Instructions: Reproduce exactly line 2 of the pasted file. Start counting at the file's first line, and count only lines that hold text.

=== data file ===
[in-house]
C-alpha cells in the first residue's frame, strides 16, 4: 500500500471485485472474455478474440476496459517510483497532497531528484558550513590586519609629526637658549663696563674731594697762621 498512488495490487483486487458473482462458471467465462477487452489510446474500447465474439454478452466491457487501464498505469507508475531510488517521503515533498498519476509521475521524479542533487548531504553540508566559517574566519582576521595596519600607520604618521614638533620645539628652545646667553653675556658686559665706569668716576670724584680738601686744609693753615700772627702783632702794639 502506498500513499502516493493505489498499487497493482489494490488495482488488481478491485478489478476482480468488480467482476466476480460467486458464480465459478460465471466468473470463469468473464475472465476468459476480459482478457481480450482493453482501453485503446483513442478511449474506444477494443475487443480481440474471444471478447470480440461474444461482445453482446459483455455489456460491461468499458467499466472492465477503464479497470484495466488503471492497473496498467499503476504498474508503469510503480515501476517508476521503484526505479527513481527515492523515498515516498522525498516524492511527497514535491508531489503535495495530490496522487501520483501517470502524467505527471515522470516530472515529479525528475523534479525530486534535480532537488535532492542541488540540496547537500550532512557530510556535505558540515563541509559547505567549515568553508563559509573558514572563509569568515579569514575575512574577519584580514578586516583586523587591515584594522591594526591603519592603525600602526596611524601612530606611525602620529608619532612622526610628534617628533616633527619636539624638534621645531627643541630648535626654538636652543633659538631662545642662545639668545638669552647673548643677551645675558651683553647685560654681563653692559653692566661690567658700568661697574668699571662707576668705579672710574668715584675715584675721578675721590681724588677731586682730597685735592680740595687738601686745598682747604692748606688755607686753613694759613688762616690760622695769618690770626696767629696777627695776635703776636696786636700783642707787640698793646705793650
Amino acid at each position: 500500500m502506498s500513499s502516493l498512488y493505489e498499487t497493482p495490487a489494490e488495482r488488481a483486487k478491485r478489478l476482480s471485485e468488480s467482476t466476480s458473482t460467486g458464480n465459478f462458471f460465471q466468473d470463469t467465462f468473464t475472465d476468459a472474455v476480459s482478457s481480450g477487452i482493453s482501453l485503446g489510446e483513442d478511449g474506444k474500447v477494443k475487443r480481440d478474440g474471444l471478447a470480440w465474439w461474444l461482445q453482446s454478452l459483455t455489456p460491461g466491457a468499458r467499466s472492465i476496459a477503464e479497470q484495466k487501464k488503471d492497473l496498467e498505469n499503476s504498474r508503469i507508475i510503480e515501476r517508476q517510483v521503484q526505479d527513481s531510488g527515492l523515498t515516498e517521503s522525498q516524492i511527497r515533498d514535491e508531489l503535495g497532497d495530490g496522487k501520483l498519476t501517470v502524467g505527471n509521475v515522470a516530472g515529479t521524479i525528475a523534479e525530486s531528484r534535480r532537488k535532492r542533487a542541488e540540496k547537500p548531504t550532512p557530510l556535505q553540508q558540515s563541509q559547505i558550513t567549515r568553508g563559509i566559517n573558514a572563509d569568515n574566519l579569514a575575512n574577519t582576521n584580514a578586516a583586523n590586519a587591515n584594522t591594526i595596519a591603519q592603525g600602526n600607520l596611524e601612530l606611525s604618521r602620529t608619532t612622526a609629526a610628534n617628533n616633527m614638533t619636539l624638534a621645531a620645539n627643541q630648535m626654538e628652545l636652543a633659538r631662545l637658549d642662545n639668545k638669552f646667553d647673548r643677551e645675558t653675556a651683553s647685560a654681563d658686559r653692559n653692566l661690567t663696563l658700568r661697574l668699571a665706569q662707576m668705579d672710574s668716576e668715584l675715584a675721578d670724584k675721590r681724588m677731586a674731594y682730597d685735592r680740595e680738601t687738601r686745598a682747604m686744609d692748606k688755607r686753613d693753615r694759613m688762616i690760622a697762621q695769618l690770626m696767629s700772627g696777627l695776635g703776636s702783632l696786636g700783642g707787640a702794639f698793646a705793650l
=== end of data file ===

C-alpha cells in the first residue's frame, strides 16, 4: 500500500471485485472474455478474440476496459517510483497532497531528484558550513590586519609629526637658549663696563674731594697762621 498512488495490487483486487458473482462458471467465462477487452489510446474500447465474439454478452466491457487501464498505469507508475531510488517521503515533498498519476509521475521524479542533487548531504553540508566559517574566519582576521595596519600607520604618521614638533620645539628652545646667553653675556658686559665706569668716576670724584680738601686744609693753615700772627702783632702794639 502506498500513499502516493493505489498499487497493482489494490488495482488488481478491485478489478476482480468488480467482476466476480460467486458464480465459478460465471466468473470463469468473464475472465476468459476480459482478457481480450482493453482501453485503446483513442478511449474506444477494443475487443480481440474471444471478447470480440461474444461482445453482446459483455455489456460491461468499458467499466472492465477503464479497470484495466488503471492497473496498467499503476504498474508503469510503480515501476517508476521503484526505479527513481527515492523515498515516498522525498516524492511527497514535491508531489503535495495530490496522487501520483501517470502524467505527471515522470516530472515529479525528475523534479525530486534535480532537488535532492542541488540540496547537500550532512557530510556535505558540515563541509559547505567549515568553508563559509573558514572563509569568515579569514575575512574577519584580514578586516583586523587591515584594522591594526591603519592603525600602526596611524601612530606611525602620529608619532612622526610628534617628533616633527619636539624638534621645531627643541630648535626654538636652543633659538631662545642662545639668545638669552647673548643677551645675558651683553647685560654681563653692559653692566661690567658700568661697574668699571662707576668705579672710574668715584675715584675721578675721590681724588677731586682730597685735592680740595687738601686745598682747604692748606688755607686753613694759613688762616690760622695769618690770626696767629696777627695776635703776636696786636700783642707787640698793646705793650